California Attorney General Kamala Harris has appointed UC Irvine Law Professor Katherine Porter as the independent monitor of the state’s share of the recent home mortgage settlement between the nation’s homeowners and the five largest home mortgage lenders, amounting to $18 billion.
The settlement is part of a larger national penalty for the banks for "robo-signing" and other lending and foreclosure practices that led to the housing crisis, resulting in millions of homeowners losing their homes through foreclosure. The overall federal settlement –– amounting to $26 billion –– is pending approval in a federal court in Washington, D.C. Porter’s appointment is independent of the federal settlement and will be focused solely on certifying compliance in the California proceedings.
"Hundreds of thousands of California homeowners will benefit from the commitments of up to $18 billion extracted from mortgage lenders," said Harris. "We must enforce full and timely compliance with these commitments, and the appointment of Professor Porter as our California monitor is central to that enforcement. Professor Porter's wealth of experience and knowledge will protect the interests of homeowners and ensure that the settling banks deliver on their promises."
Porter specializes in consumer and commercial law, including bankruptcy and mortgage foreclosure. She has been a critic of the settlement, saying that it doesn’t go far enough to repair the damage that the lending crisis imposed on homeowners.
“The effectiveness of the settlement is going to turn on its enforcement. What matters is what the banks do –– and what the government makes them do –– not the promises on paper and at press conferences,” Porter said in a February OC Register editorial on the settlement.
She added that the banks skirted the rules for years, and prodding from the federal government has not proven effective in getting the banks to change their practices. “Without transparent data on whether the banks are holding up their end of the deal, the public will not have confidence that this deal is a reliable sign that the housing problems of the past are in the rearview mirror.”
Once the federal settlement is approved, Porter’s role will be to ensure that the lenders meet their obligations in a timely manner. Lender filings, homeowner reports and complaints, and other documents relating to the settlement and banks’ actions will be obtained and made available by the national monitor for the mortgage settlement, which Porter will review to ensure their compliance. Porter will report her findings back to the California Attorney General’s Office.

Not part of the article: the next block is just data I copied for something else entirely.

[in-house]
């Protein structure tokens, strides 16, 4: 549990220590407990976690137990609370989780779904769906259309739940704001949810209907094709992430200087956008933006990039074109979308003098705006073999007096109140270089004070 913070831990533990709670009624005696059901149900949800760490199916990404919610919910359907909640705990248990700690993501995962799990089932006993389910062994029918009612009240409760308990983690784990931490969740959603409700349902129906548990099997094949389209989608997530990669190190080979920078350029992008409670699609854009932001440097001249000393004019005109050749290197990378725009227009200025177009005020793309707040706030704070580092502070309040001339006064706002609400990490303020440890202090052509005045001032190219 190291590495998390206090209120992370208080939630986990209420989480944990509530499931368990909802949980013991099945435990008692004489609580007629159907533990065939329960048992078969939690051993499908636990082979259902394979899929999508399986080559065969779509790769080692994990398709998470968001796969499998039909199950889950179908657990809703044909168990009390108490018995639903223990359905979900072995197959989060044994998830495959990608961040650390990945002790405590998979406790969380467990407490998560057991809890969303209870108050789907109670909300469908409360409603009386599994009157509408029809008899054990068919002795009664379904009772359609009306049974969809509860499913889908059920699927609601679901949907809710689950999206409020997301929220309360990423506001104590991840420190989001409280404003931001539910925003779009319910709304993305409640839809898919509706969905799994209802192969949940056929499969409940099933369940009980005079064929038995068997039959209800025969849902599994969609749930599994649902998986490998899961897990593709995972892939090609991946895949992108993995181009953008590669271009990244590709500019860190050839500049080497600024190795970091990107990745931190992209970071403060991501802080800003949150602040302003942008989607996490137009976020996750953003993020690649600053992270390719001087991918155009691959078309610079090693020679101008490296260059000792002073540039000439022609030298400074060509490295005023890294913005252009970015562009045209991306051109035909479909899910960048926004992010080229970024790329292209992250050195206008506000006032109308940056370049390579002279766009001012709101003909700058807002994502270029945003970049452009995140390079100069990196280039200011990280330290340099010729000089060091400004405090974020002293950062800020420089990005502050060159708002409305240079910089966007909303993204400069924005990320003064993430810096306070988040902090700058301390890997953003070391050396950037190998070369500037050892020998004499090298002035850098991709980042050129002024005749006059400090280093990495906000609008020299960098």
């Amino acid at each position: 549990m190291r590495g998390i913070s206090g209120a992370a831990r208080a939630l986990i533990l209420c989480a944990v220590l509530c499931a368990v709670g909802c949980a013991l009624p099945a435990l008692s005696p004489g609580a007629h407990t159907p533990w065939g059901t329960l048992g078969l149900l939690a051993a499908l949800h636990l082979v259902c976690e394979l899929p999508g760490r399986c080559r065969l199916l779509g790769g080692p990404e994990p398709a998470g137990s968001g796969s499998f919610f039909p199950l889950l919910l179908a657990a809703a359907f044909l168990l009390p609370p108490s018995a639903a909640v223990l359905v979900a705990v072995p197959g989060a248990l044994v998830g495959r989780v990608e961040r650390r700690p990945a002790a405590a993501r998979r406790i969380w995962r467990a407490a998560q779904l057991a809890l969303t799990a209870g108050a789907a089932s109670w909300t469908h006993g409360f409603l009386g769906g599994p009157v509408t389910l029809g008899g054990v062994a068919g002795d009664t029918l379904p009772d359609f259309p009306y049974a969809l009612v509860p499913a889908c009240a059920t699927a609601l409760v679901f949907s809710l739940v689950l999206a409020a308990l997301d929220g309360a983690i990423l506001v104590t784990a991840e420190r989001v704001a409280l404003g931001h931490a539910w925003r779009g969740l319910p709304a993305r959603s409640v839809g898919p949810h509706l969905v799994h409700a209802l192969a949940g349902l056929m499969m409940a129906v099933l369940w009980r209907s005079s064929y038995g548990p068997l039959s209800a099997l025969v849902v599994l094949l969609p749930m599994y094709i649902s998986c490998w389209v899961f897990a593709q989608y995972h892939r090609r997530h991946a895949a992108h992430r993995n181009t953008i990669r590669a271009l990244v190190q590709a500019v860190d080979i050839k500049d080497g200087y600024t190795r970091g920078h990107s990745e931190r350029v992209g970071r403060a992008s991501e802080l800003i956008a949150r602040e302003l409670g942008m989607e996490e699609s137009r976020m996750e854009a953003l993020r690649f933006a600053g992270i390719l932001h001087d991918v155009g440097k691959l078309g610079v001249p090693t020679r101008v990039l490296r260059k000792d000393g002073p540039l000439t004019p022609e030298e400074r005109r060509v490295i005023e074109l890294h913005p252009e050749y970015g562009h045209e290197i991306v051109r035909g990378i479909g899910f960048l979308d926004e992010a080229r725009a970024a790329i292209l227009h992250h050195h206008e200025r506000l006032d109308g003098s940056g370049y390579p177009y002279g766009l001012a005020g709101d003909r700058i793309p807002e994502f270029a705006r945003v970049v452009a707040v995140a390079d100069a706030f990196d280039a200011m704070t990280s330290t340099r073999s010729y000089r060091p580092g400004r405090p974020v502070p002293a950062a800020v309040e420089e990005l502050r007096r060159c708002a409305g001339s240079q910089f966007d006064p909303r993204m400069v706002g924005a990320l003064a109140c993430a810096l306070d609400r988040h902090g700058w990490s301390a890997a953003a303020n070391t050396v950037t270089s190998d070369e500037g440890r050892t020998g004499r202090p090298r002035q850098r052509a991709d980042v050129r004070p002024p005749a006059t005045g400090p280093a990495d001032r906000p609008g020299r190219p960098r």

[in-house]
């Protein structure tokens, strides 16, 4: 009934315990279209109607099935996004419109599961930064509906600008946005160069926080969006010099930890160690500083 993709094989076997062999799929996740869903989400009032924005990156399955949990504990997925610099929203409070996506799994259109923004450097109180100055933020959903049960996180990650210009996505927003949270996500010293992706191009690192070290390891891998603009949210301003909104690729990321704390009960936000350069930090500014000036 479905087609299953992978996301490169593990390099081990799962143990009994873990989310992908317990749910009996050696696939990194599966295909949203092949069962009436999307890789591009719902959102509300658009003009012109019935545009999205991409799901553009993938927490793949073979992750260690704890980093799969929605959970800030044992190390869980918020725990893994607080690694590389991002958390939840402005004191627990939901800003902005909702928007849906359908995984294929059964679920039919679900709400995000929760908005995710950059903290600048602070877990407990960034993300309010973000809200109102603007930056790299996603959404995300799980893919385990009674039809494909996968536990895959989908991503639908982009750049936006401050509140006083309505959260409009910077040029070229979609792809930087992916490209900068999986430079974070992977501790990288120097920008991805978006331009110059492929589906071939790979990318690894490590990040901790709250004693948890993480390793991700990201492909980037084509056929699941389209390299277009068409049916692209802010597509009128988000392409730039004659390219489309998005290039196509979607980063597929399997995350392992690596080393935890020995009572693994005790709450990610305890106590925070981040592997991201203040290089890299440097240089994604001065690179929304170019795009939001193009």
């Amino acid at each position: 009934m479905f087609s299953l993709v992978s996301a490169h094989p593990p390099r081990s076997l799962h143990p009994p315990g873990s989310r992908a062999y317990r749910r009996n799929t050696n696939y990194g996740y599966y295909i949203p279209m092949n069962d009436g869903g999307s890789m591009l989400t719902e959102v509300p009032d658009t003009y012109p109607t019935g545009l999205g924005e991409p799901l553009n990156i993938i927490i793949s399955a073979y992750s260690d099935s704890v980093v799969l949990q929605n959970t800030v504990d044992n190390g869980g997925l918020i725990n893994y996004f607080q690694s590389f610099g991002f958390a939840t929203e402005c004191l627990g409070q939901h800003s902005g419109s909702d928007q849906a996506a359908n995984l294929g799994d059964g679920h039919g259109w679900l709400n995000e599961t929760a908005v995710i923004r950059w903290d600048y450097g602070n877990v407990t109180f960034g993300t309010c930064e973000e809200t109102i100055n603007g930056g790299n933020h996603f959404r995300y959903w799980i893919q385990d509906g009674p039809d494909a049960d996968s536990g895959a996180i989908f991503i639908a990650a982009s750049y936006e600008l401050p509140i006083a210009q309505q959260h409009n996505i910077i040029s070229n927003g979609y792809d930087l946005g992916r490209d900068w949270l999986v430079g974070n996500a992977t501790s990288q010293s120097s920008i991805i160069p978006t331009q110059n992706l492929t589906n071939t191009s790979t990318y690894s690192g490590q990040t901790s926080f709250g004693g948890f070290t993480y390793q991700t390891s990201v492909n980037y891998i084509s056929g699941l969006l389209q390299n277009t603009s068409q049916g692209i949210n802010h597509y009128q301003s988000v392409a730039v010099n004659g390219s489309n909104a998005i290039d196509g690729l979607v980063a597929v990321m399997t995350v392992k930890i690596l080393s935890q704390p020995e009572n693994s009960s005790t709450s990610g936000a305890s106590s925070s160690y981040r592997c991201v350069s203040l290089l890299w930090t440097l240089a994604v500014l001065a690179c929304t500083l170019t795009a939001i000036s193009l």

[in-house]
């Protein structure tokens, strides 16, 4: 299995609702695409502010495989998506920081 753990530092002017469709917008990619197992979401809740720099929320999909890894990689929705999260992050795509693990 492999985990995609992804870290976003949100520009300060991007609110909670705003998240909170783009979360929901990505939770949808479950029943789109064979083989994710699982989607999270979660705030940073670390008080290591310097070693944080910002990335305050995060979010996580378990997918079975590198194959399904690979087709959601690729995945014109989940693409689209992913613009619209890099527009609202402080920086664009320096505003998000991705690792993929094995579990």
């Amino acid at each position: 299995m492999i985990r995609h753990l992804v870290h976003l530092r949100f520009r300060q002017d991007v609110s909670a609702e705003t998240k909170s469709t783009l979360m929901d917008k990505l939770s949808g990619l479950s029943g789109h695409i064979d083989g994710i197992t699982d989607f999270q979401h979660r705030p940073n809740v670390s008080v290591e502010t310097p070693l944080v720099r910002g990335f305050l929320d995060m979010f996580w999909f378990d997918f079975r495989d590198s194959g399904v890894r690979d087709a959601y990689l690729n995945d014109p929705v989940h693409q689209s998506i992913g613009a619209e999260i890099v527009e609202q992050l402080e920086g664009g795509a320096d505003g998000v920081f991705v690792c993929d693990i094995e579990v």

"I will work hard to make sure banks hold up their promises to change troubling practices, so that families and communities across California see the benefits of the settlement," Porter said following her appointment as the state’s independent monitor. "Part of repairing the damage of the mortgage crisis is restoring public confidence that our largest financial institutions will treat consumers fairly and follow the law."
The appointment of a California independent monitor is part of a series of safeguards to ensure transparency and compliance with the national settlement and the separate California agreement. The banks involved in the agreements –– Bank of America, Wells Fargo, JP Morgan Chase, Citigroup and Ally –– will incur significant financial penalties if they do not meet their guarantees of a minimum of $12 billion in principal reductions and short sales for California homeowners.
The California settlement is part of a national multi-state settlement, which is part of the overall federal mortgage agreement. It focuses on incentives for banks to help struggling homeowners in the state’s hardest-hit counties through principal reductions within the first year of the settlement and stronger enforcement provisions. Harris also insisted that this and other states’ agreements should preserve key ongoing investigations into mortgage lenders’ misconduct.
"The California commitment provides a path for thousands of struggling homeowners in California to retain their homes, while preserving our ability to investigate banker crime and predatory lending," said Harris. "This is one important stride in our ongoing efforts to address the mortgage and foreclosure crisis that has devastated too many California communities."
“Enforcement is also the fuel that could size up the settlement so that its effects are big enough to be felt in the economy,” Porter said in her February op-ed. “The settlement excludes all loans owned by Fannie Mae and Freddie Mac, and helps less than one in 10 of the 14 million homeowners that RealtyTrac reports is in foreclosure, behind on payments, or owes more than their home is worth. On its face, that is not the adrenaline shot to the housing market that our economy needs.”
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